They probably did not like each other entirely, but they needed each other and they knew it.

Though I don’t know them, I like them.They were honest, not two-faced as the fickle friendships of today. With nothing on their hands and disposal, they valued most what they could feel and see; and that was, each other.

I still heard their gales of laughter ringing in my head as they disappeared between the crowd of people, where I could see them no more.

Mlolongo Touts:
And they are young. Probably my age or a bit older. But industrious!
A place where they shout “40 bob Nairobi. Fortey! (40).” Not town but ‘Nairobi’.
I saw brotherhood in the most simplistic manner. Employment was born. Young men would help the conductor to fill the bus and they’d get a 10 or 20 shilling coin. They were satisfied. There was no shame that what they did was unpopular.
In this high pressure world, where beauty is thought of in terms of physical proportions, success in terms of a car model and life generally in terms of what one has; they refuse to be swept along with the tide, to march in time with the majority. You give them fun and let them be.

As they hug at the road side, jokingly tease each other and loudly hit the bus wooing passengers; what you think of them, does not matter a bit. Your expectations of them, the desired values you’d have liked to see in them, would remain with you. These touts were not in such of better looking friends, rich friends but they went back to the hood and fished their own bringing them along to hustle. To hope again. So that when they moved in front, they’d do it together. As a unit. As a block. Not leaving anyone behind.


Till they met again on his way back, the message was “take care bro!”
In a day, the friend, could make 500 shillings or more but the fulfillment came from the fact that it was by the sweat of his brow and the help of his friends (the tout), he earned his daily bread. He had a reason to be proud. A strength to thump his chest only because a brother held out his hand to offer the little he had.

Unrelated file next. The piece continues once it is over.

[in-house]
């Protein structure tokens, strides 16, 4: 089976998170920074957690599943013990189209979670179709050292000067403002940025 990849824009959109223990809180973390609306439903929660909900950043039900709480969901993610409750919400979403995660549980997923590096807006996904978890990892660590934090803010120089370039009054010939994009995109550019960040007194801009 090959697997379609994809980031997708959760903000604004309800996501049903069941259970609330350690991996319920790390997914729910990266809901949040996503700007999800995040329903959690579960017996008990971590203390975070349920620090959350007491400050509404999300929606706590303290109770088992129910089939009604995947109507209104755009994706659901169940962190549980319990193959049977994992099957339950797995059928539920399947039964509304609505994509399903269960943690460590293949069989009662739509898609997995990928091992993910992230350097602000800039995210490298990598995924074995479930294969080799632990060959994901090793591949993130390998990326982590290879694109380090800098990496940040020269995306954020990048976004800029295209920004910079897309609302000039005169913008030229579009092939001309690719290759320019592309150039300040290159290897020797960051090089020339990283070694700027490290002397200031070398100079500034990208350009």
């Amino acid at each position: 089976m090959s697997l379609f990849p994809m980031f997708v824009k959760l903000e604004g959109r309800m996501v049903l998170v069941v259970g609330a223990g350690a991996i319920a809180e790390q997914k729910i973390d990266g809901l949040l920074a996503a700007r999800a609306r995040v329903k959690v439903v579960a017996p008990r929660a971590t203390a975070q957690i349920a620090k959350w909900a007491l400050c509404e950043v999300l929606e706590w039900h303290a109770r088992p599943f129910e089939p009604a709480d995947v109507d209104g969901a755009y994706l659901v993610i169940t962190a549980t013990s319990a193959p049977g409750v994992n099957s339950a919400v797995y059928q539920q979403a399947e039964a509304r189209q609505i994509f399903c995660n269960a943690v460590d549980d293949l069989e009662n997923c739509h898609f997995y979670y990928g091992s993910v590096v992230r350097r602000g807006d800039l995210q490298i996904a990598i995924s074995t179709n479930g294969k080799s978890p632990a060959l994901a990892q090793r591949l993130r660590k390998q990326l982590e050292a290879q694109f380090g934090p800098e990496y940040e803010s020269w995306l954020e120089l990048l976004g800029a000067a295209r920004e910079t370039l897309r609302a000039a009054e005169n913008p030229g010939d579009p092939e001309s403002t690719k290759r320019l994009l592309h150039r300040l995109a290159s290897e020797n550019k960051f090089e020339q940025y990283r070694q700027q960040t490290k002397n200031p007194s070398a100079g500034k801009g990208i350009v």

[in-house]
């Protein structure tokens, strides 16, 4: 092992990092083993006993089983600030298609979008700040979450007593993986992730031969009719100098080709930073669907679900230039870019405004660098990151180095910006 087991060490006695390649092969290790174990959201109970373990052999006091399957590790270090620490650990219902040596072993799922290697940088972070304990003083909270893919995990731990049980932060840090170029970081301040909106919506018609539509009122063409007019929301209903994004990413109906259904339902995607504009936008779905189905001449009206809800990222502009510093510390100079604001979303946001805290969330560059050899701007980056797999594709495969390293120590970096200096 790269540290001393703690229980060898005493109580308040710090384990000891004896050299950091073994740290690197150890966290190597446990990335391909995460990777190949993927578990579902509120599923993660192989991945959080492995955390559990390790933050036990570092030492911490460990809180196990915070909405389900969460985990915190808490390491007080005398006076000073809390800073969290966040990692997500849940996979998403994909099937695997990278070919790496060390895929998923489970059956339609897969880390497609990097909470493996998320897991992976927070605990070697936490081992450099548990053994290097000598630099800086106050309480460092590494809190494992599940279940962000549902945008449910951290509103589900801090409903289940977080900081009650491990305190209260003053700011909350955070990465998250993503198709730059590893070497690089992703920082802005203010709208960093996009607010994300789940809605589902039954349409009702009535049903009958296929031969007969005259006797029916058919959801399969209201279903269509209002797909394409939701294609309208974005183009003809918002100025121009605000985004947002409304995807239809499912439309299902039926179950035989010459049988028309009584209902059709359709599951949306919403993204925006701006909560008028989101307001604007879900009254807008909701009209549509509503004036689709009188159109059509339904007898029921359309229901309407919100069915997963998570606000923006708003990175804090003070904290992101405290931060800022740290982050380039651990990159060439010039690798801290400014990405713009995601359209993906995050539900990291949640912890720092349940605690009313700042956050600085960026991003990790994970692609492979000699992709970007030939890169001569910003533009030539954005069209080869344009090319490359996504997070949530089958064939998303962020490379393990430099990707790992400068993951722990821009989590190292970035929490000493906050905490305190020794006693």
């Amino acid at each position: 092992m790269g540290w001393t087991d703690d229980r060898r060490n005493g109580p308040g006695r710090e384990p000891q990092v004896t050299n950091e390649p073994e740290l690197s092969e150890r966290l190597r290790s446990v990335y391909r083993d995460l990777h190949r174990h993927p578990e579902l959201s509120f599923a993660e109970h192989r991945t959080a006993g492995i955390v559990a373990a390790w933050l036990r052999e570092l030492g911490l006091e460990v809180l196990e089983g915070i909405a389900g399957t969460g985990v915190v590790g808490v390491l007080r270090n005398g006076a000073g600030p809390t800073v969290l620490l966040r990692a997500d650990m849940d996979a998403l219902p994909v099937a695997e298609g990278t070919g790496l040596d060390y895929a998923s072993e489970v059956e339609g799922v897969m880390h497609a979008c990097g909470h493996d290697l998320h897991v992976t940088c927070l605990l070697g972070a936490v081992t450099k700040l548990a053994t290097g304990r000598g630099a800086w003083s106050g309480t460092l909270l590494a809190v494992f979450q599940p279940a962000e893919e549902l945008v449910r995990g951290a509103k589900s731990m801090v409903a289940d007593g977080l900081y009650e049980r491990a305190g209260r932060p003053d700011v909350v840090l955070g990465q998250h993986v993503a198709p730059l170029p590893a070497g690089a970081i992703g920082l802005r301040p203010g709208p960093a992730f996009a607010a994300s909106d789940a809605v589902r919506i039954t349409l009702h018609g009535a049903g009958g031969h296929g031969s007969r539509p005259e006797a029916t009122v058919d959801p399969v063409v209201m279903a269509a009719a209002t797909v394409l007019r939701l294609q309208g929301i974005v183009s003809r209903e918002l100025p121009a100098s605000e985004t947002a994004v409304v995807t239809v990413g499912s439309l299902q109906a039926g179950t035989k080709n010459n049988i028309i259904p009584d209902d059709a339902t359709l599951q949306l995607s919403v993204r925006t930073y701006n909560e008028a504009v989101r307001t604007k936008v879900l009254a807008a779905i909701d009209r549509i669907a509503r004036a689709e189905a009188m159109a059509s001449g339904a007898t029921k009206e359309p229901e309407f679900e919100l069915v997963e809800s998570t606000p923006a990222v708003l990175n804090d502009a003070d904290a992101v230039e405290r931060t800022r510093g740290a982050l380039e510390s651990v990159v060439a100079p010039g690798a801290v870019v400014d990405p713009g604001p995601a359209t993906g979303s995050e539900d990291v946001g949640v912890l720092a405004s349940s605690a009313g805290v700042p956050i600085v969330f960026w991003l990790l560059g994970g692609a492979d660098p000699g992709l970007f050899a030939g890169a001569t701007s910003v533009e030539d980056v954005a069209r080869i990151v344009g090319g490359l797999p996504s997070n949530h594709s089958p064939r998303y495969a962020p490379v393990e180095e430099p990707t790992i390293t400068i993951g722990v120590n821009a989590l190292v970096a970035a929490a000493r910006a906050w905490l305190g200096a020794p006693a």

As the tout prepares to leave, he gives his friend a 50 shilling note for the assistance received, the friend in shock would ask, “Brathe, utakula nini? Hii pesa ni kubwa!” (Brother, what will you eat? This is too much!) And the tout signalling the driver to move, does reply, “Mungu yuko. Tutapata.” (God will provide.) They become givers but only because they know all their needs are met in Christ Jesus.

Having no man to thank or trust but God, what others think – what you think – is secondary.

In a time where talk has become cheap, these touts have demonstrated that what makes the difference, is doing. And so, you could judge them, mock them but you couldn’t stop their prayers. You couldn’t break their friendship.


Kitengela Kids: It’s never that serious. Just a season and it will pass.
Mlolongo Street Boys: You need two or three friends to sojourn with you through this walk of life. Not the applause and acceptance of the whole world.
Mlolongo Touts: Love is not for the fulfillment of self but for the good of others and the glory of God.

Friendships Ooh friendships. I learned something, did you?
It would be really nice to hear and know what you got from this piece.